Recently I was listening to a lecture by Dr. D.A. Carson on Romans 3:21-26, “The Center of the Whole Bible.” In his background to the text, he reminded his hearers that for the previous two and a half chapters, Paul had been building an argument that there is no excuse for a denial of God—culminating in a series of references to the Old Testament in Romans 3:10-18:
“None is righteous, no, not one; no one understands; no one seeks for God.
All have turned aside; together they have become worthless; no one does good, not even one.”
“Their throat is an open grave; they use their tongues to deceive.”
“The venom of asps is under their lips.”
“Their mouth is full of curses and bitterness.”
“Their feet are swift to shed blood; in their paths are ruin and misery, and the way of peace they have not known.”
“There is no fear of God before their eyes.”
The beginning of this argument, though, is found in Romans 1:18-23 which reads:
For the wrath of God is revealed from heaven against all ungodliness and unrighteousness of men, who by their unrighteousness suppress the truth. For what can be known about God is plain to them, because God has shown it to them. For his invisible attributes, namely, his eternal power and divine nature, have been clearly perceived, ever since the creation of the world, in the things that have been made. So they are without excuse. For although they knew God, they did not honor him as God or give thanks to him, but they became futile in their thinking, and their foolish hearts were darkened. Claiming to be wise, they became fools, and exchanged the glory of the immortal God for images resembling mortal man and birds and animals and creeping things.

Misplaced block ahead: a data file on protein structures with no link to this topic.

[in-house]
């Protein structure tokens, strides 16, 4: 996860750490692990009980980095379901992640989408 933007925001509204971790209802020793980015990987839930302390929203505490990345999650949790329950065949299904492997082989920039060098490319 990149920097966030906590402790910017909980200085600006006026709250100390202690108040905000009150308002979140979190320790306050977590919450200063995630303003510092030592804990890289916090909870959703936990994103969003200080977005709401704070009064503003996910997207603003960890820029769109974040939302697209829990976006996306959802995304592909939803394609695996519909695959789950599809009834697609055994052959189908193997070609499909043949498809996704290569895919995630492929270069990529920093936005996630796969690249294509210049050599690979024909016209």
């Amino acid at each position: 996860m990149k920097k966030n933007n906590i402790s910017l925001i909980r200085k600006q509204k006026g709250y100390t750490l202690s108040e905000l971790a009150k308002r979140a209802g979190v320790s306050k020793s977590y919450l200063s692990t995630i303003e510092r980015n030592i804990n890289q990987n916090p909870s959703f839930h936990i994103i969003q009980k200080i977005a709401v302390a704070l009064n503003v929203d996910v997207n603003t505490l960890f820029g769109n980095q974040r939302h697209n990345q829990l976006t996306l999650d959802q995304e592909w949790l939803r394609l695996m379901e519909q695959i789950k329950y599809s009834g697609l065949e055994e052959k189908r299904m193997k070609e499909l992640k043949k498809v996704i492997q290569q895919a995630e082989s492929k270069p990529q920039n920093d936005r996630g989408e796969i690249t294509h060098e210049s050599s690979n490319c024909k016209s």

“Claiming to be wise, they became fools…” That’s a powerful statement, isn’t it?
My old pastor would often lament the reality that people today are educated beyond their intelligence. We have access to more information than any culture in the history of man, but little wisdom.
Dr. J. Budziszewski is the author of several books including Written on the Heart, The Resurrection of Nature, The Nearest Coast of Darkness, True Tolerance and What We Can’t Not Know: A Guide, and a professor of Philosophy and Government at the University of Texas at Austin.
He knows this reality all too well.
In fact, he wrote his dissertation on it—opposing the idea that we had any inherent sense of morality at all. [Read more...]